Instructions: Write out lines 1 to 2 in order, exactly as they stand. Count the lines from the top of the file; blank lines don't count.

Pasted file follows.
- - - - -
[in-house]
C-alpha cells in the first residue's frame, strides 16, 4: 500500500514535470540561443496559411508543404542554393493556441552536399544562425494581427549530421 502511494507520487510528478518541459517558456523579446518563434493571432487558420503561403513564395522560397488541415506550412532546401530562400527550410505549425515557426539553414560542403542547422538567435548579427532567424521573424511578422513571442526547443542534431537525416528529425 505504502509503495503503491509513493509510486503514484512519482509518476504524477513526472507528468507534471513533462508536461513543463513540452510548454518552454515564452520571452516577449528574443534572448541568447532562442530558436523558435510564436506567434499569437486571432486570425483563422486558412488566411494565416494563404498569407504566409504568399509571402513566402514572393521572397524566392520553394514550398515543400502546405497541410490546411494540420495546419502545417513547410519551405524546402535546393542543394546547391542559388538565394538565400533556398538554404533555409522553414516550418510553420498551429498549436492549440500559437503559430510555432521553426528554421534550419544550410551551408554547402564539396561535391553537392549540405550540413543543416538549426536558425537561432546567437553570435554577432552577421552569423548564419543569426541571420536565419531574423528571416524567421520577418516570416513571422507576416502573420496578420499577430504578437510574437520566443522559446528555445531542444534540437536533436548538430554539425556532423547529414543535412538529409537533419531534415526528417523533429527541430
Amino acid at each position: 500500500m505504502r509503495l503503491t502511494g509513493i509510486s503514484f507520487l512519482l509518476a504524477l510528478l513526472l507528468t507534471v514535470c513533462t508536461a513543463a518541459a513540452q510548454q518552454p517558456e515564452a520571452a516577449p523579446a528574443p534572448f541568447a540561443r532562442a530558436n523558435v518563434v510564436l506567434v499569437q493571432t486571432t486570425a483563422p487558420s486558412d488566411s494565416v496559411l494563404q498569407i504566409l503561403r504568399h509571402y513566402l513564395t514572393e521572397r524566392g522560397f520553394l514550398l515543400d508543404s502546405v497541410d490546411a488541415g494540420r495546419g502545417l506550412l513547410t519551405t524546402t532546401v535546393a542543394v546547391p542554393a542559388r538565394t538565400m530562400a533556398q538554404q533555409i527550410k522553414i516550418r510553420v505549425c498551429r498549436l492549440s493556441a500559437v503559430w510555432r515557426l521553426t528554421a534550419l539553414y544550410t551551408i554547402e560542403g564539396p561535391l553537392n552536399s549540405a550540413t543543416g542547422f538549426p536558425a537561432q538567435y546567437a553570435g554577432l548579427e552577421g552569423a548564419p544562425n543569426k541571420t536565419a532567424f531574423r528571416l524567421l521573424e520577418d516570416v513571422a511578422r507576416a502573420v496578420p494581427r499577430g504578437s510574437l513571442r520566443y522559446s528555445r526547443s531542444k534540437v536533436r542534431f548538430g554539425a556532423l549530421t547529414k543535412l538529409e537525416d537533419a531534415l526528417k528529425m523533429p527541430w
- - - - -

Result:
[in-house]
C-alpha cells in the first residue's frame, strides 16, 4: 500500500514535470540561443496559411508543404542554393493556441552536399544562425494581427549530421 502511494507520487510528478518541459517558456523579446518563434493571432487558420503561403513564395522560397488541415506550412532546401530562400527550410505549425515557426539553414560542403542547422538567435548579427532567424521573424511578422513571442526547443542534431537525416528529425 505504502509503495503503491509513493509510486503514484512519482509518476504524477513526472507528468507534471513533462508536461513543463513540452510548454518552454515564452520571452516577449528574443534572448541568447532562442530558436523558435510564436506567434499569437486571432486570425483563422486558412488566411494565416494563404498569407504566409504568399509571402513566402514572393521572397524566392520553394514550398515543400502546405497541410490546411494540420495546419502545417513547410519551405524546402535546393542543394546547391542559388538565394538565400533556398538554404533555409522553414516550418510553420498551429498549436492549440500559437503559430510555432521553426528554421534550419544550410551551408554547402564539396561535391553537392549540405550540413543543416538549426536558425537561432546567437553570435554577432552577421552569423548564419543569426541571420536565419531574423528571416524567421520577418516570416513571422507576416502573420496578420499577430504578437510574437520566443522559446528555445531542444534540437536533436548538430554539425556532423547529414543535412538529409537533419531534415526528417523533429527541430